Highlights of the Investment Spreads Report: Q1 2020
Members of the Federal Home Loan Bank of Chicago (FHLBank Chicago) maintain investment portfolios as a source of liquidity and additional income, as well as for asset/liability management. In this paper, we comment on FHLBank Chicago’s
Investment Spreads report and how these spreads relate to advances. As your trusted advisors, we hope to provide insights into the bond market for highly rated securities typically available to our members. FHLBank Chicago advance borrowings can help fund investment strategies using these assets, and contribute to the bottom line. In many cases, the use of swaps in fair-value or cash-flow hedge strategies can enhance financial institutions’ income and help manage their interest-rate risk.
Historical Spread Comparison
Pages 1 and 2 of the report compare the spreads of various securities. The measures used include swap spread, LIBOR option-adjusted spread (LOAS), and discount margin. The spread type is based on the category of the security and the benchmark by which it’s measured. For example, non-mortgage-backed-security investments with bullet cash flows are typically measured by the spread over swaps. In contrast, MBS pass-through investments have embedded options that allow for prepayment, so those assets are compared using LOAS.
Figure 1 is an example of a historical spread comparison chart. Various investment-grade fixed rate bonds typically available to members are displayed here. The spreads are recorded on the last day of each month. The asset categories include corporate bonds (corp), municipal bonds (muni), and commercial mortgage-backed securities (CMBS).
Members can compare these assets of similar duration and structure to help value risk and reward. For example, senior non-agency CMBS rated AAA had a spread of 80 basis points over swap rates as of January 31, 2020—the highest spread of the bonds displayed in the long-term fixed category. However, members may or may not be comfortable with the risks of that sector. They may instead prefer the agency guarantee of Fannie Mae Delegated Underwriting and Servicing (DUS) bonds, with a spread of 53 basis points. Alternatively, members may wait for other historically high-spread assets, such as single A corporate bonds, to return to levels seen in 2018. Some insights from the report may lead members to avoid certain asset classes. For example, AAA general obligation municipal bond spreads have turned negative to swaps on a tax-equivalent yield (TEY) basis, assuming a C corporation tax rate of 21%. Member banks may find these assets unattractive, while high-net-worth individuals at higher tax rates may prefer them.
Page 3 of the report displays the starting net interest margin (NIM) obtainable by funding assets with fixed rate advances ranging from 1 month to 10 years in duration. All the sectors within the historical spreads comparison charts are listed in this section.
As shown in Figure 2, Fannie Mae CMBS DUS bonds could earn 18 basis points over 4 years if funded with a 4-year fixed rate advance. DUS bonds are balloon amortizing cash flows with prepayment protection. The structure is designed so that the borrower pays interest amortized over many years (typically 25 to 30), but with the full principal due back in a shorter time (typically 10 years), referred to as a balloon payment. The borrower would have to pay a penalty in order to prepay. The bond’s interest rate is fixed, and matches well with fixed rate advances.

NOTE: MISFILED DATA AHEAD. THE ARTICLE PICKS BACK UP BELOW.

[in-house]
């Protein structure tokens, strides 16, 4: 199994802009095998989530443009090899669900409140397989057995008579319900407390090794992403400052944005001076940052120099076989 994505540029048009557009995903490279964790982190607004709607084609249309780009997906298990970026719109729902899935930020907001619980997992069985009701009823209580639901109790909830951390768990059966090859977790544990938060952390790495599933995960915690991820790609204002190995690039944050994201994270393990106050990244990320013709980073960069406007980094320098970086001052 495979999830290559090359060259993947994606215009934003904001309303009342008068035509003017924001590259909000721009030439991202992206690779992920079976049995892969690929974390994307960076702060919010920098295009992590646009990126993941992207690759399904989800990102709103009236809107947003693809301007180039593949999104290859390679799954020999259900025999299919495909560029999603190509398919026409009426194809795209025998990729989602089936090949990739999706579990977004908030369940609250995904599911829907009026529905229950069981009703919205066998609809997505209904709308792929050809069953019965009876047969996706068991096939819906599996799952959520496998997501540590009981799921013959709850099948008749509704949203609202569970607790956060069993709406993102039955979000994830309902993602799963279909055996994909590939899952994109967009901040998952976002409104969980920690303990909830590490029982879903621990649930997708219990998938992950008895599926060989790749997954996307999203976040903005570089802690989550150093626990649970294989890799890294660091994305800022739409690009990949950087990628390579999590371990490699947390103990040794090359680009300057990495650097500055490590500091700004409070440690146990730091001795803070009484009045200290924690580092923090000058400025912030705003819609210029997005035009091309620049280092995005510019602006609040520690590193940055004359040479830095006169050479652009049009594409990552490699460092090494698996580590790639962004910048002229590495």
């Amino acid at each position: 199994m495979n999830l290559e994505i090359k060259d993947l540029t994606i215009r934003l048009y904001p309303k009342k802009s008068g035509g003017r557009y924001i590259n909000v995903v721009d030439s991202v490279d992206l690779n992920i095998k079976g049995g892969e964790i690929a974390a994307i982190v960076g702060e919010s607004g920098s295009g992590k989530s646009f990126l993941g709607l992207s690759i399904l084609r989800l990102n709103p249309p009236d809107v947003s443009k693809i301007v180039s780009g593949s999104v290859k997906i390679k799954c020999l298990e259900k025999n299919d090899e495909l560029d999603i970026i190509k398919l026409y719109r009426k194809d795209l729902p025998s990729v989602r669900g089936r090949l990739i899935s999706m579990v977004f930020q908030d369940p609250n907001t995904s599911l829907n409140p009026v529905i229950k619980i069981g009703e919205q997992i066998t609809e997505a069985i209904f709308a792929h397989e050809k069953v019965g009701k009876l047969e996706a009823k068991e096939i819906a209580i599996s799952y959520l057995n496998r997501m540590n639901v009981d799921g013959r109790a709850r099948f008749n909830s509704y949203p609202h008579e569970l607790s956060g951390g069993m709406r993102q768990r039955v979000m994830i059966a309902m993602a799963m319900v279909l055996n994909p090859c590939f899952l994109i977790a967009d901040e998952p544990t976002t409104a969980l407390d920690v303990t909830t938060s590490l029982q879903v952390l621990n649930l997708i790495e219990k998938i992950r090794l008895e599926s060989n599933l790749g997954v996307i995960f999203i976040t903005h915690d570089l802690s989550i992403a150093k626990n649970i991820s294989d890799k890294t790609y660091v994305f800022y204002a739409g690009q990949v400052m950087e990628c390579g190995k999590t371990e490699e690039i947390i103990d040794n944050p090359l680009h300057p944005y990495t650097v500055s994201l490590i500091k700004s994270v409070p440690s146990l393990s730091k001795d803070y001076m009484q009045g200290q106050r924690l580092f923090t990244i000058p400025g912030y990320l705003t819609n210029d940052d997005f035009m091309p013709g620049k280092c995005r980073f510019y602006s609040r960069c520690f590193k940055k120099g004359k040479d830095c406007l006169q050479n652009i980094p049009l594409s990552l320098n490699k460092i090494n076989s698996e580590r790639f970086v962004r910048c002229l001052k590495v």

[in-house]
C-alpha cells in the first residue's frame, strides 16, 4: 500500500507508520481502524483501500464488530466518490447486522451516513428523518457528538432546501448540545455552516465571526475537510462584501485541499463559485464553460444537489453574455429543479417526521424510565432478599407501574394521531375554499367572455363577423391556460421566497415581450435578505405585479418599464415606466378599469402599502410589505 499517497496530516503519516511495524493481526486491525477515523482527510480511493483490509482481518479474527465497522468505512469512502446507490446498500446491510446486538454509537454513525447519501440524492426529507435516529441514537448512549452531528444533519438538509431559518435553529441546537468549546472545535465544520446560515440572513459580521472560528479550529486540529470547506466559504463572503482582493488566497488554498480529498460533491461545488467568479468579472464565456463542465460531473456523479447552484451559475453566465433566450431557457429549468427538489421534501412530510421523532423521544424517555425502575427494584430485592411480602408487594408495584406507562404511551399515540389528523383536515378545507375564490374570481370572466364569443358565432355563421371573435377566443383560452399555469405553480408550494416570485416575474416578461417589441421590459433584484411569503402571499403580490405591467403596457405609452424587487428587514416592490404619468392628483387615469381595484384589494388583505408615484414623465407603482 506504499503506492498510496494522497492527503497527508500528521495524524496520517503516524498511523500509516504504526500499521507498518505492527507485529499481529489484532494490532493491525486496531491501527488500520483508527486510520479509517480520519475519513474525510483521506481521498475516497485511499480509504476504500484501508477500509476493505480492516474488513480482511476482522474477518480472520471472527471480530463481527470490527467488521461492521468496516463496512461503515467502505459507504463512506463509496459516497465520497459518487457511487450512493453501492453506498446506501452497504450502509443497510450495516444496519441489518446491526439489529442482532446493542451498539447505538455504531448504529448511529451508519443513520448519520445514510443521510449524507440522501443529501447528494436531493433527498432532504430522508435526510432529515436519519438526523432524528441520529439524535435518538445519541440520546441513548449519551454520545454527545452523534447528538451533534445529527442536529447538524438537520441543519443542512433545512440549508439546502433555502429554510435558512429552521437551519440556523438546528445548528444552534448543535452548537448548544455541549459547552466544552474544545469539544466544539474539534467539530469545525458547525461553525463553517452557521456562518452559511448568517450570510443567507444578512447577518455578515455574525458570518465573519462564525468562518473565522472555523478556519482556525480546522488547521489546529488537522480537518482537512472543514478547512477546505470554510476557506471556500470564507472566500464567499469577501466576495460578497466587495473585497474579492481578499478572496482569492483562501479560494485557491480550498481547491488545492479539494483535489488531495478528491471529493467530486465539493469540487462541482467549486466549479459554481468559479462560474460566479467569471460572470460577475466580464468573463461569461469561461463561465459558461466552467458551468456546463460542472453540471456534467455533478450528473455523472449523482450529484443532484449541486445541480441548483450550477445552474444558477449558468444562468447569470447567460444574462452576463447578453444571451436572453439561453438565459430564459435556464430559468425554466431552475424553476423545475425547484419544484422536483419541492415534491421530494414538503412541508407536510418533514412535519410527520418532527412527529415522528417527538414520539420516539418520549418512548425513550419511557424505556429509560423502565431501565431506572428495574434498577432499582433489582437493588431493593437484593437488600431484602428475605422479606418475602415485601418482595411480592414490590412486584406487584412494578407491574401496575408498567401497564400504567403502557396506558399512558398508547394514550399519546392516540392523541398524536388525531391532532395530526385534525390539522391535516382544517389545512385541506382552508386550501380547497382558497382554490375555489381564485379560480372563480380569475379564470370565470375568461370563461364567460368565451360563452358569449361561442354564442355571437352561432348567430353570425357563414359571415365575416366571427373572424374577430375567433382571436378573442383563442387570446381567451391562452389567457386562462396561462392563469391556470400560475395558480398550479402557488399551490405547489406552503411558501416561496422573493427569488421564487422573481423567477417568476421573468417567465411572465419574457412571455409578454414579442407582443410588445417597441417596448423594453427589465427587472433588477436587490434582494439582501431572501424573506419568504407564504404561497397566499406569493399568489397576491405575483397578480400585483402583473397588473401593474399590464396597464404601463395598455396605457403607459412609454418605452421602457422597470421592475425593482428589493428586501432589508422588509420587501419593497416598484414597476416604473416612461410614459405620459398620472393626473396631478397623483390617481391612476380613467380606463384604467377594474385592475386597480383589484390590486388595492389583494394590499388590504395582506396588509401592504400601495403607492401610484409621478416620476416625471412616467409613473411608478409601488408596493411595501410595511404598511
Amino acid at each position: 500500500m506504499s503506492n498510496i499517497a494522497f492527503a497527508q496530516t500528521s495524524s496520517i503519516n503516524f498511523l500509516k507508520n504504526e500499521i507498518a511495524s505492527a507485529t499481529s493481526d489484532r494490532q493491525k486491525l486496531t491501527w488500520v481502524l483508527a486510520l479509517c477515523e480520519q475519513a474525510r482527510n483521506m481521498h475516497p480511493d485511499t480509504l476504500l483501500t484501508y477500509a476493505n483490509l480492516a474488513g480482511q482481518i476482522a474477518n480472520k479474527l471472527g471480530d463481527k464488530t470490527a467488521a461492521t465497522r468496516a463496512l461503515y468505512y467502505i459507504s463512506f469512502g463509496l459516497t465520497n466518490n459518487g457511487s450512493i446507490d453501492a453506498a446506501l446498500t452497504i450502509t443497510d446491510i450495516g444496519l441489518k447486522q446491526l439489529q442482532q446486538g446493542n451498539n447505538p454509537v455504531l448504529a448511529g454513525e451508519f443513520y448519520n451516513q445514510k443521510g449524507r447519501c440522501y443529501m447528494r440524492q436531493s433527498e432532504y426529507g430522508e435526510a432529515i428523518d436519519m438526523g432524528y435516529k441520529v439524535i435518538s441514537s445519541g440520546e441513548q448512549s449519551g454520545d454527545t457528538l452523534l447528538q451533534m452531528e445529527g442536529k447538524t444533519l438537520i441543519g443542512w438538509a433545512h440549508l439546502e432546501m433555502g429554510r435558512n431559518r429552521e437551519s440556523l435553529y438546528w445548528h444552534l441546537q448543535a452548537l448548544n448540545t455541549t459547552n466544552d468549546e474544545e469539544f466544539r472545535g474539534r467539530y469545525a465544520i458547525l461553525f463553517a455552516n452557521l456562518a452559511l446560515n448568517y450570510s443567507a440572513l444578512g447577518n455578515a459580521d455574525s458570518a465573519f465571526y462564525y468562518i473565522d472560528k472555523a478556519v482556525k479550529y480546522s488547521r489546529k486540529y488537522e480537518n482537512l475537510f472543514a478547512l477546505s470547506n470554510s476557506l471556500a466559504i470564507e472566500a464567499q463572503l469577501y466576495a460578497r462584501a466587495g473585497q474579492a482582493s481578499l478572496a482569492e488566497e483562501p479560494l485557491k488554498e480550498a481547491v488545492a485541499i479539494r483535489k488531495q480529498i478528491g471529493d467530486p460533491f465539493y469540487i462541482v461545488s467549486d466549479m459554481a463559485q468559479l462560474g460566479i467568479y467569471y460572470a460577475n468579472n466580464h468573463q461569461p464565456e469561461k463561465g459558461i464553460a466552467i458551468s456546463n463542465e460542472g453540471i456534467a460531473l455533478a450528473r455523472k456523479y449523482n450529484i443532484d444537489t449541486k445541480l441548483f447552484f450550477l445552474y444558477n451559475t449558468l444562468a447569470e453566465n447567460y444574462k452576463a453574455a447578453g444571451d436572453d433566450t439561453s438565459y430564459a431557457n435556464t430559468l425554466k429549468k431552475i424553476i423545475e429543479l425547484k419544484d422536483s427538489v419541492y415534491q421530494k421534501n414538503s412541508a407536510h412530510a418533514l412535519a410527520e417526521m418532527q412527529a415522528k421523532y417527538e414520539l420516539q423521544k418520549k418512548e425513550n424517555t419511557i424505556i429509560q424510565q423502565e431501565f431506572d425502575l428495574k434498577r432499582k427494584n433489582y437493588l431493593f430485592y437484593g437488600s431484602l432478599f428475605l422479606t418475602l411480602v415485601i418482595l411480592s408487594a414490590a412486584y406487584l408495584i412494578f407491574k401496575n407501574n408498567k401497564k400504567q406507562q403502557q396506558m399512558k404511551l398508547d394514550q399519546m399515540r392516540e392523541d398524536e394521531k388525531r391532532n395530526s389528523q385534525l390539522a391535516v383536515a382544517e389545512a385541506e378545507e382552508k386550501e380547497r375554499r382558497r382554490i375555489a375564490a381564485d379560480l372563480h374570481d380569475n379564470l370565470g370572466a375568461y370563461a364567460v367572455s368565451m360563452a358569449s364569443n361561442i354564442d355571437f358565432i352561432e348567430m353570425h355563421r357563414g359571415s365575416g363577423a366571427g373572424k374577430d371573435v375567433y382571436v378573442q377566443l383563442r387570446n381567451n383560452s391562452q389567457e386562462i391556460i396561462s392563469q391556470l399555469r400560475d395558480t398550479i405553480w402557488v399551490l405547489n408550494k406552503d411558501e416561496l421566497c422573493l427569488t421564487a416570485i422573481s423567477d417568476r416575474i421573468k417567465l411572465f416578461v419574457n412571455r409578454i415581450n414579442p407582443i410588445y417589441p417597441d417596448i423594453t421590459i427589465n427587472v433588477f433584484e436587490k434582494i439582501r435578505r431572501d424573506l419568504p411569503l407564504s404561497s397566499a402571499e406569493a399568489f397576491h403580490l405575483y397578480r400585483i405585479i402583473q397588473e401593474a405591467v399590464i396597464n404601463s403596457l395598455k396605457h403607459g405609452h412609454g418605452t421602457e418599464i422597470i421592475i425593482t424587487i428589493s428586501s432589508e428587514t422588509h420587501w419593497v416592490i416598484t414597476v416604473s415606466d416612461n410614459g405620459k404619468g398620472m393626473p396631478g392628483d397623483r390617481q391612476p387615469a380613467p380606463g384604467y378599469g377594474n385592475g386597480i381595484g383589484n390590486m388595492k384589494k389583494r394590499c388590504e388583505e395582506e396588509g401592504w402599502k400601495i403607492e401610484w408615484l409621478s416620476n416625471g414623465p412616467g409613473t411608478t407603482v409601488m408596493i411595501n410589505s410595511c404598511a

As shown in Figure 3, AAA floating rate collateralized loan obligations (CLOs) float off the 3-month LIBOR rate with a discount margin of 126 basis points. In other words, holders of AAA CLOs would earn a yield of 3-month LIBOR + 126 basis points. This security could be match-funded with a 4-year, 13-week discount note floater and earn a spread of 83 basis points. Alternatively, members could take a 3-month fixed rate advance to earn a spread of 118 basis points to start, and then continue to roll the advance every three months.
Members may find investment opportunities that differ from FHLBank Chicago’s spreads listed in this report. The Solutions team will also provide customized analysis of funding options with interest rate shocks on any CUSIP purchased or being considered. Contact your Sales Director for the full Investment Spreads Report.
To Learn MoreIf your institution would like more specific information about these strategies, please reach out to your Sales Director at firstname.lastname@example.org.
Senior Analyst, Sales, Strategy, and Solutions
Managing Director, Sales, Strategy, and Solutions
The risks of using leverage strategies should be reviewed by each financial institution to ensure they do not breach any regulatory requirements and understand the characteristics of any investments and borrowings they are making before engaging in such a strategy. The scenarios in this paper were prepared without any consideration of your institution’s balance sheet composition, hedging strategies, or financial assumptions and plans, any of which may affect the relevance of these scenarios to your own analysis. The Federal Home Loan Bank of Chicago makes no representations or warranties about the accuracy or suitability of any information in this paper. This paper is not intended to constitute legal, accounting, investment, or financial advice or the rendering of legal, accounting, consulting, or other professional services of any kind. You should consult with your accountants, counsel, financial representatives, consultants, and/or other advisors regarding the extent these scenarios may be useful to you and with respect to any legal, tax, business, and/or financial matters or questions.
Federal Home Loan Bank of Chicago | Member owned. Member focused. | February 2020